Voting Rights and Voting Wrongs

Ryan Bomberger
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Posted: Aug 26, 2014 12:01 AM
Voting Rights and Voting Wrongs

Before this politically fiery August comes to an end, its significance in civil rights history must be highlighted. It marks the 49th anniversary of the signing of the Voting Rights Act of 1965. Sometimes justice takes a while, but this monumental piece of civil rights legislation tore down some of the last strangleholds of eugenics-based social policies. Jim Crow was righteously trampled as the nation marched toward equality.

But that march has taken some rough detours lately. Ferguson has become the epicenter of blame-anyone-but-yourselves liberalism. The city council is all white! The city council is all white! Well, the majority of Ferguson residents are black. So who is to blame? The Washington Post actually blames the abysmal 6 percent African-American voter turnout, in the city’s 2013 municipal election, on the vote not being held in an even-numbered year! Those complicated odd-numbered years! And let’s put aside the racist assertion that only black folk can politically serve black folk, and white folk only serve the interests of white folks. 1963 is calling and wants its rhetoric back.

Liberal groups like the ACLU, NAACP, Planned Parenthood, League of Women Voters, La Raza and others paint the false picture that our voting rights are being threatened by laws meant to strengthen the integrity of the voting system. Voter ID laws are demonized left and right…well, on the left at least. Yet, in every case where Voter ID laws have triumphed, voters do too. Voter turnout among minorities increased by 6 percent in Georgia and 8 percent in Indiana where these laws were in effect. A case brought by the ACLU in Georgia was thrown out of court by a federal judge because the ACLU could not produce a single witness who was unable to vote because of the state’s Voter ID laws.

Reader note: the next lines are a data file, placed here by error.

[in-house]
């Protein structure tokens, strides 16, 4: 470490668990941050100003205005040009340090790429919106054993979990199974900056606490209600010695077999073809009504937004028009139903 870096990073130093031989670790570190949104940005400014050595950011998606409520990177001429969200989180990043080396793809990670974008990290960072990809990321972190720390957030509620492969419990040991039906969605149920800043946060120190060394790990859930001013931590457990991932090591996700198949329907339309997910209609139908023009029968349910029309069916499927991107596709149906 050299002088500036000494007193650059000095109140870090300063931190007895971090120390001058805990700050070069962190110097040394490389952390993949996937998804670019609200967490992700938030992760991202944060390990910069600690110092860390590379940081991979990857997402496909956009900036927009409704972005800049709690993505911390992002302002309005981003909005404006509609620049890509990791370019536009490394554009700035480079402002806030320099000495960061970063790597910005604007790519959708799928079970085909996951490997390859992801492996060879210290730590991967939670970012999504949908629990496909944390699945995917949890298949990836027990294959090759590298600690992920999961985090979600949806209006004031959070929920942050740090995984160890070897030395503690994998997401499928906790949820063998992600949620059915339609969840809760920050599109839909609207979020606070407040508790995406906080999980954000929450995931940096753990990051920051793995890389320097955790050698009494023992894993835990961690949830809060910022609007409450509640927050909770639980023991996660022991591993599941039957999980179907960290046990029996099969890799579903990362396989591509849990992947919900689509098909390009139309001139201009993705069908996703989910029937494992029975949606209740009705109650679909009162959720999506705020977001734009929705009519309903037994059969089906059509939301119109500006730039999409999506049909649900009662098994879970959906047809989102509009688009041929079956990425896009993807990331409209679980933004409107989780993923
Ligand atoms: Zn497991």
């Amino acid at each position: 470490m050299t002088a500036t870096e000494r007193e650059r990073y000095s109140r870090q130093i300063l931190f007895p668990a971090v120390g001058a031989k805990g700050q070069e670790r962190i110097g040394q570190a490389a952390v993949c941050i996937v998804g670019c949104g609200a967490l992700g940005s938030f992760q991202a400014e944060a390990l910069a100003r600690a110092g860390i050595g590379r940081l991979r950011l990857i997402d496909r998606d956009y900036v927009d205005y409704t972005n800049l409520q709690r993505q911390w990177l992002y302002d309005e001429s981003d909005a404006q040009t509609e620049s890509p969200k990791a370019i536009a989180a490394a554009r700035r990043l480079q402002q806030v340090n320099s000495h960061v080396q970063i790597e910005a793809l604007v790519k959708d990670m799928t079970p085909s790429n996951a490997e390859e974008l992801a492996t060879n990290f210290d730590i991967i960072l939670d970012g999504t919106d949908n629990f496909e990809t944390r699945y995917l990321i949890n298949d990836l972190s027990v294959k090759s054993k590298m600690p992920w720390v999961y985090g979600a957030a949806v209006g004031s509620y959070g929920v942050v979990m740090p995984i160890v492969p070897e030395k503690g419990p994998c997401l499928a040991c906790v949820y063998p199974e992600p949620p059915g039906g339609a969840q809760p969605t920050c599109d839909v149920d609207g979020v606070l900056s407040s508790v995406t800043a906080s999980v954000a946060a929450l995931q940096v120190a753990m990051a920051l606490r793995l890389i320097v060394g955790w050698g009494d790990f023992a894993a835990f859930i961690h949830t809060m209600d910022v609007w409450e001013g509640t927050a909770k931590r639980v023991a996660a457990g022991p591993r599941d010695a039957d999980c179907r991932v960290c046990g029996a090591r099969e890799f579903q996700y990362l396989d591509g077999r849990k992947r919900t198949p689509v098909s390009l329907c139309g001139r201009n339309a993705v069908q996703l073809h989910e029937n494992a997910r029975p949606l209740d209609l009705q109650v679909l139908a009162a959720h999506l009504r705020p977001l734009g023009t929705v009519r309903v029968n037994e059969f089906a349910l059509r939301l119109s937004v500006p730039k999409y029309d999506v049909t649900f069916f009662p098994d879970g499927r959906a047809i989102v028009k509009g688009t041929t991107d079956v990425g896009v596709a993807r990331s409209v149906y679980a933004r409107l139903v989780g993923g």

Recently, the Wisconsin Supreme Court upheld, by 4-3, that state’s Voter ID laws (see ruling here). The ruling asserted that requiring a voter "to present acceptable photo identification in order to vote” is not unconstitutional. They also concluded, as the Supreme Court did in Crawford v. Marion County Election Board that “the burden of time and inconvenience associated with obtaining acceptable photo identification are not undue burdens on the right to vote.” In another ruling (see here) by the same court, with a margin of 5-2, the majority concluded that the “requirement to present photo identification is a reasonable regulation that could improve and modernize election procedures, safeguard voter confidence in the outcome of elections and deter voter fraud.”

But these rulings don’t stop the glaring contradictory nature of voter suppression propaganda. These same activist groups have no problem supporting the ultimate act of voter suppression—killing voters before they’re born. Abortion is an incredibly violent act of suppression. If anyone wants to talk about political influence or power, 56 million less human lives (including a hugely disproportionate 15-18 million in the black community) translates into a much smaller voting bloc. Of course, I don’t ever recommend that people should ever let pigmentation guide their vote…moral conviction before melanin.